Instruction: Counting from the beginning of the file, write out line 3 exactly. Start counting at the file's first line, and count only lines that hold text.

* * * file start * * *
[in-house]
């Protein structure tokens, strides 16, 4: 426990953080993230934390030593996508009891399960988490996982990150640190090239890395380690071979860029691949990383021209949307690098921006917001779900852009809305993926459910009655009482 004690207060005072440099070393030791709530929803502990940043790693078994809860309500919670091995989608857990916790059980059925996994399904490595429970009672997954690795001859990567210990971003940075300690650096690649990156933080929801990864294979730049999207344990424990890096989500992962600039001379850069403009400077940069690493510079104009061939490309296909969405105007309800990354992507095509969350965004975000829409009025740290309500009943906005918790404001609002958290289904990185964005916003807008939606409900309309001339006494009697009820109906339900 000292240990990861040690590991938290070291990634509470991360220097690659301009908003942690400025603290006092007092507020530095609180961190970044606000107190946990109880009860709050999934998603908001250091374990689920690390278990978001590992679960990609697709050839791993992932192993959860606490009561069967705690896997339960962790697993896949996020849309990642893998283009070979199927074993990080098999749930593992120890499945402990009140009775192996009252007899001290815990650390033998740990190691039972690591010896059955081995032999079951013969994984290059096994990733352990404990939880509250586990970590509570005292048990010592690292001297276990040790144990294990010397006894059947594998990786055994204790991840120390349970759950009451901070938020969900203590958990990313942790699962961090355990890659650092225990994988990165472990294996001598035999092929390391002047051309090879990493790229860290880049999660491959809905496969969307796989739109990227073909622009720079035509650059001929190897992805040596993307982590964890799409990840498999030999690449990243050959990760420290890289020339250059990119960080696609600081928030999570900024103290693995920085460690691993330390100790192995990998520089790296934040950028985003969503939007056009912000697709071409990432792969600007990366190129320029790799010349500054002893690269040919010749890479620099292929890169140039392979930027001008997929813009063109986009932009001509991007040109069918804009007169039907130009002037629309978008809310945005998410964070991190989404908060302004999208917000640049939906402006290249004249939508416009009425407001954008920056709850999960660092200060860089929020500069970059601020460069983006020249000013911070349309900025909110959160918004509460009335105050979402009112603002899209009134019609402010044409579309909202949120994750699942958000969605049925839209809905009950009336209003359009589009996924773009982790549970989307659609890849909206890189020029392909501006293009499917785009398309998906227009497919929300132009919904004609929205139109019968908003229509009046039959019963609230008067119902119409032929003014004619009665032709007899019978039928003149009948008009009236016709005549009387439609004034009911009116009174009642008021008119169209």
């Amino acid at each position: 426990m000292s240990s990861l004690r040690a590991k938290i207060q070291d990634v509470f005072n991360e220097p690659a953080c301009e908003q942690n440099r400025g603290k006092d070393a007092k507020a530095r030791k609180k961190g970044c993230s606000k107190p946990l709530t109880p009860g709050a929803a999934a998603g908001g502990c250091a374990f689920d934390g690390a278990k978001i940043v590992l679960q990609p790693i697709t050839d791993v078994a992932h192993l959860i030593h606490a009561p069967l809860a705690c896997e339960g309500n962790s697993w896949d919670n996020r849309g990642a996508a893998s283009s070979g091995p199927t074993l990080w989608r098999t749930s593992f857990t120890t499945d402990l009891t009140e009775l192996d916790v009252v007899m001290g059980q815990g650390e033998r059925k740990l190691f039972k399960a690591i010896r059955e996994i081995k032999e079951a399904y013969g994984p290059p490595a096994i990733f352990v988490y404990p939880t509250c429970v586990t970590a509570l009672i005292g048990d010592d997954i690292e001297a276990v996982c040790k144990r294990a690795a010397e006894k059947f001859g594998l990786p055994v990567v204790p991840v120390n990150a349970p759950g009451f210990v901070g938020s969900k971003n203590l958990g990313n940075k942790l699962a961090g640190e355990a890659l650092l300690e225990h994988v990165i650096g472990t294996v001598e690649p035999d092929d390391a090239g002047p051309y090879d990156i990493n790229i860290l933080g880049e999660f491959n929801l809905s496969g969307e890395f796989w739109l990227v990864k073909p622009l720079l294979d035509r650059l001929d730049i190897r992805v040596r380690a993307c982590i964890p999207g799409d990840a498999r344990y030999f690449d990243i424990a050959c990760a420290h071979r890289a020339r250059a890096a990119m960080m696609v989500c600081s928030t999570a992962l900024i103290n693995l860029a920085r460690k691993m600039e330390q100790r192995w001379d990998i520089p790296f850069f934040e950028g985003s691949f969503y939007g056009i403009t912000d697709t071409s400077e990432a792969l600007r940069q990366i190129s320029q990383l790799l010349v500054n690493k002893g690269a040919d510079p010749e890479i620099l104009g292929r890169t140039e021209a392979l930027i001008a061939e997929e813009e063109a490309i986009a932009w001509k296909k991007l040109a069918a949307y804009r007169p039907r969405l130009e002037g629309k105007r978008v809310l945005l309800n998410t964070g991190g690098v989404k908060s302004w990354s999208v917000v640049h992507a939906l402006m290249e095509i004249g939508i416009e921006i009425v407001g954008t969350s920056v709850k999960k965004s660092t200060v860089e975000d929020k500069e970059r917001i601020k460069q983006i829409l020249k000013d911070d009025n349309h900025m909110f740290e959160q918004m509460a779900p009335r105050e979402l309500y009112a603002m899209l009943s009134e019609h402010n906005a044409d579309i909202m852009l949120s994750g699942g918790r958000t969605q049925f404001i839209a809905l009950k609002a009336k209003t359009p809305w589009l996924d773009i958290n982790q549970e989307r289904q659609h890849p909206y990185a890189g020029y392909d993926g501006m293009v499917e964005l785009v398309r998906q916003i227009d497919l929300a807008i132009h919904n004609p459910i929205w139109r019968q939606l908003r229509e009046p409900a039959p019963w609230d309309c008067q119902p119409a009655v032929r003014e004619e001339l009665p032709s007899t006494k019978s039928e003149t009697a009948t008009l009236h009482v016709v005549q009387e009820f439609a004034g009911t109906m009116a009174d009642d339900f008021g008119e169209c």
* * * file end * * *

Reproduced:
């Amino acid at each position: 426990m000292s240990s990861l004690r040690a590991k938290i207060q070291d990634v509470f005072n991360e220097p690659a953080c301009e908003q942690n440099r400025g603290k006092d070393a007092k507020a530095r030791k609180k961190g970044c993230s606000k107190p946990l709530t109880p009860g709050a929803a999934a998603g908001g502990c250091a374990f689920d934390g690390a278990k978001i940043v590992l679960q990609p790693i697709t050839d791993v078994a992932h192993l959860i030593h606490a009561p069967l809860a705690c896997e339960g309500n962790s697993w896949d919670n996020r849309g990642a996508a893998s283009s070979g091995p199927t074993l990080w989608r098999t749930s593992f857990t120890t499945d402990l009891t009140e009775l192996d916790v009252v007899m001290g059980q815990g650390e033998r059925k740990l190691f039972k399960a690591i010896r059955e996994i081995k032999e079951a399904y013969g994984p290059p490595a096994i990733f352990v988490y404990p939880t509250c429970v586990t970590a509570l009672i005292g048990d010592d997954i690292e001297a276990v996982c040790k144990r294990a690795a010397e006894k059947f001859g594998l990786p055994v990567v204790p991840v120390n990150a349970p759950g009451f210990v901070g938020s969900k971003n203590l958990g990313n940075k942790l699962a961090g640190e355990a890659l650092l300690e225990h994988v990165i650096g472990t294996v001598e690649p035999d092929d390391a090239g002047p051309y090879d990156i990493n790229i860290l933080g880049e999660f491959n929801l809905s496969g969307e890395f796989w739109l990227v990864k073909p622009l720079l294979d035509r650059l001929d730049i190897r992805v040596r380690a993307c982590i964890p999207g799409d990840a498999r344990y030999f690449d990243i424990a050959c990760a420290h071979r890289a020339r250059a890096a990119m960080m696609v989500c600081s928030t999570a992962l900024i103290n693995l860029a920085r460690k691993m600039e330390q100790r192995w001379d990998i520089p790296f850069f934040e950028g985003s691949f969503y939007g056009i403009t912000d697709t071409s400077e990432a792969l600007r940069q990366i190129s320029q990383l790799l010349v500054n690493k002893g690269a040919d510079p010749e890479i620099l104009g292929r890169t140039e021209a392979l930027i001008a061939e997929e813009e063109a490309i986009a932009w001509k296909k991007l040109a069918a949307y804009r007169p039907r969405l130009e002037g629309k105007r978008v809310l945005l309800n998410t964070g991190g690098v989404k908060s302004w990354s999208v917000v640049h992507a939906l402006m290249e095509i004249g939508i416009e921006i009425v407001g954008t969350s920056v709850k999960k965004s660092t200060v860089e975000d929020k500069e970059r917001i601020k460069q983006i829409l020249k000013d911070d009025n349309h900025m909110f740290e959160q918004m509460a779900p009335r105050e979402l309500y009112a603002m899209l009943s009134e019609h402010n906005a044409d579309i909202m852009l949120s994750g699942g918790r958000t969605q049925f404001i839209a809905l009950k609002a009336k209003t359009p809305w589009l996924d773009i958290n982790q549970e989307r289904q659609h890849p909206y990185a890189g020029y392909d993926g501006m293009v499917e964005l785009v398309r998906q916003i227009d497919l929300a807008i132009h919904n004609p459910i929205w139109r019968q939606l908003r229509e009046p409900a039959p019963w609230d309309c008067q119902p119409a009655v032929r003014e004619e001339l009665p032709s007899t006494k019978s039928e003149t009697a009948t008009l009236h009482v016709v005549q009387e009820f439609a004034g009911t109906m009116a009174d009642d339900f008021g008119e169209c």